Chuck Thurston lives and writes in Kannapolis, NC.  “A Farm Boy’s Christmas” is excerpted from his book “Senior Scribbles Unearthed.”  His third book of Scribbles is in the works.  He can be contacted at cthurston@ctc.net, and you can find his stuff on Amazon.

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The Days Are Just Packed by Chuck Thurston

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Toward the end of each year, my wife and I experience a strange cosmic phenomenon. Our calendar fills up in exponential leaps. The number of obligations increase in numbers beyond the time available for their attending to. Late October provides the first little road block. We no longer have to mess with children’s costumes, but we must still do some modest decorating and load up on Halloween candy. After that, we gear up for Thanksgiving, and are still dealing with turkey leftovers when the real tidal wave hits.

You know the drill – shopping, office and house parties; baking cookies; Christmas and Hanukah and Kwanzaa celebrations, each according to his and her own. Cards and candles and lights and ornaments and lists of things that have to be done.

Christmas presents

 

Somehow amidst all this, we have found time to write our yearly Christmas letter and get it off to selected friends.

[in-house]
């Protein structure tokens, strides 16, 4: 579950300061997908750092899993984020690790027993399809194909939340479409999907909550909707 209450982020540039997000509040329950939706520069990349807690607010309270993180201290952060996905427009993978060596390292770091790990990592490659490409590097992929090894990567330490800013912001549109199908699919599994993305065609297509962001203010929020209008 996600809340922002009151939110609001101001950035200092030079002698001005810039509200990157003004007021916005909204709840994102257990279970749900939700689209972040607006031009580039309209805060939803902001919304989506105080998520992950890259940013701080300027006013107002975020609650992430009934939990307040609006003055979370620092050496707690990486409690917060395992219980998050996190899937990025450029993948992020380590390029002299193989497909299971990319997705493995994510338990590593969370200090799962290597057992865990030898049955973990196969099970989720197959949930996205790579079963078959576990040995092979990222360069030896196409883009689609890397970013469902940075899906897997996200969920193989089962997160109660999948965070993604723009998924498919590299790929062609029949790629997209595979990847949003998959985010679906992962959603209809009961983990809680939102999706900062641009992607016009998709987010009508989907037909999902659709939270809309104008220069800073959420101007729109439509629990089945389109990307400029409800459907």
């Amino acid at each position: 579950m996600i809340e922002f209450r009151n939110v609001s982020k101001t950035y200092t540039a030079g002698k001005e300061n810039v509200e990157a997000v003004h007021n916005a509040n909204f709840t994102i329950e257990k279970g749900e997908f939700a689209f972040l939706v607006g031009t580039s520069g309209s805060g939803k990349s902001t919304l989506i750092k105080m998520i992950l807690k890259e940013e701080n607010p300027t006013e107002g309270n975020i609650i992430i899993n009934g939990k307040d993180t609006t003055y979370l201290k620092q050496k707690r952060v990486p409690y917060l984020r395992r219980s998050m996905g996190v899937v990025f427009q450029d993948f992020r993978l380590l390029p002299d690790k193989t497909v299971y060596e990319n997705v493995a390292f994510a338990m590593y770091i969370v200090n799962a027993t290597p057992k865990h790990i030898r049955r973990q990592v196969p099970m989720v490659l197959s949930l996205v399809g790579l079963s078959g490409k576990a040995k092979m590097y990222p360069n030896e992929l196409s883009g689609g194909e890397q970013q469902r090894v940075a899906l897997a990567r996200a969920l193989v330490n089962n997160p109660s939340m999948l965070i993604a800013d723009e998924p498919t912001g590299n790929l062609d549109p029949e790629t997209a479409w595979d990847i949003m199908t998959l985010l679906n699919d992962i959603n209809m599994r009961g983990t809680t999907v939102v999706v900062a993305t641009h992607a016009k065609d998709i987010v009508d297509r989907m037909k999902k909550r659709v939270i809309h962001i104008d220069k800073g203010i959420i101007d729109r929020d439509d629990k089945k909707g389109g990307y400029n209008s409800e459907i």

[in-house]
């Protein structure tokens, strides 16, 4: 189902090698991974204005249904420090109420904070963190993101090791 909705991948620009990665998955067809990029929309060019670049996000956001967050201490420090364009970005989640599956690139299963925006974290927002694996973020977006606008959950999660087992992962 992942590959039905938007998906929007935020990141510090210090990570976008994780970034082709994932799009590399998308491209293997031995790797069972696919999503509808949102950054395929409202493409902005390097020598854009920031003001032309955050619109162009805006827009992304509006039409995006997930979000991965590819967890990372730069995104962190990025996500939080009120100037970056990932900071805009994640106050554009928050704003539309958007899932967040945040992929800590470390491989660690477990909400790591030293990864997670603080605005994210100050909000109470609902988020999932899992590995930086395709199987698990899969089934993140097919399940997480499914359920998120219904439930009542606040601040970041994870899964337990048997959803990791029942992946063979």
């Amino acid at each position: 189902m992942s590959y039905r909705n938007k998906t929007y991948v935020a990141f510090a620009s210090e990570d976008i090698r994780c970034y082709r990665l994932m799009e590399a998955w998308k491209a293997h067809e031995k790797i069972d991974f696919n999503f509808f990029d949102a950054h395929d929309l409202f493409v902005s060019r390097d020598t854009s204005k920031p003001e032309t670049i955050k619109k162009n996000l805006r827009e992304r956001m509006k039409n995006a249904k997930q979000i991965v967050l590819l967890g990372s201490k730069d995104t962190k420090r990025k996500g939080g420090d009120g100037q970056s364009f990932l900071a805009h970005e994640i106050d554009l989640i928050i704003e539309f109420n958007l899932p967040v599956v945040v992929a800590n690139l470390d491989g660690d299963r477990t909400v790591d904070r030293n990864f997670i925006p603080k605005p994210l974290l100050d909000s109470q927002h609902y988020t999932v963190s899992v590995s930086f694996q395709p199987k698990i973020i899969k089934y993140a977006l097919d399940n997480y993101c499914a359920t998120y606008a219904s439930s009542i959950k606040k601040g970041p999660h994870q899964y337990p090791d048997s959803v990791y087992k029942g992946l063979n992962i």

Of course, the yearend turmoil is only the capper on what is usually a busy year throughout. We have three grown children, seven grandchildren and three greats. Keeping track of their comings and goings is a delight, and we feel lucky to participate when we can. We are mindful of our own needs for rest, relaxation and the right amount of exercise so we can keep up. We hit the Y most weekday mornings, and along with our reading and writing, we throw in an occasional cultural outing to keep our brain cells tuned – movies, theater, concerts – you know the drill.

All of the activity that we think close friends would enjoy hearing about goes in the letter.

For many years after graduation, I kept in touch with my high school English instructor and student counselor. He was a writer and encouraged my efforts. Whenever Heidi and I would visit my old hometown, we would drop in on Clyde and his wife Elizabeth – both in their late 80s. Elizabeth would always bring out a pot of tea and a plate of cookies. Clyde was invariably sitting in an easy chair in front of his fireplace. We would chatter about this and that – careful not to overstay our welcome.

This practice continued until they were both well into their 90s. On one of our last visits, Clyde mentioned they had just gotten our Christmas letter. “You are certainly very busy people. Aren’t you lucky!”

Both of them were largely housebound at that time. They could only re-enact the activities of their earlier years in memory.

Clyde’s remark has stayed with me to this day. Whenever we are tempted to think that many of our obligations are hassles – we pause to reconsider. What’s the alternative? Soon enough we may be spending much of our time in rocking chairs listening to the mantle clock tick. For now though – aren’t we lucky?

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             Chuck and Heidi Thurston share tidbits from their lives in this blog.  Their books are available on Amazon.  They are incredibly busy, but your phone messages will be answered, your notes responded to, the doorbell answered if you catch them at home.    There is always time for family and friends.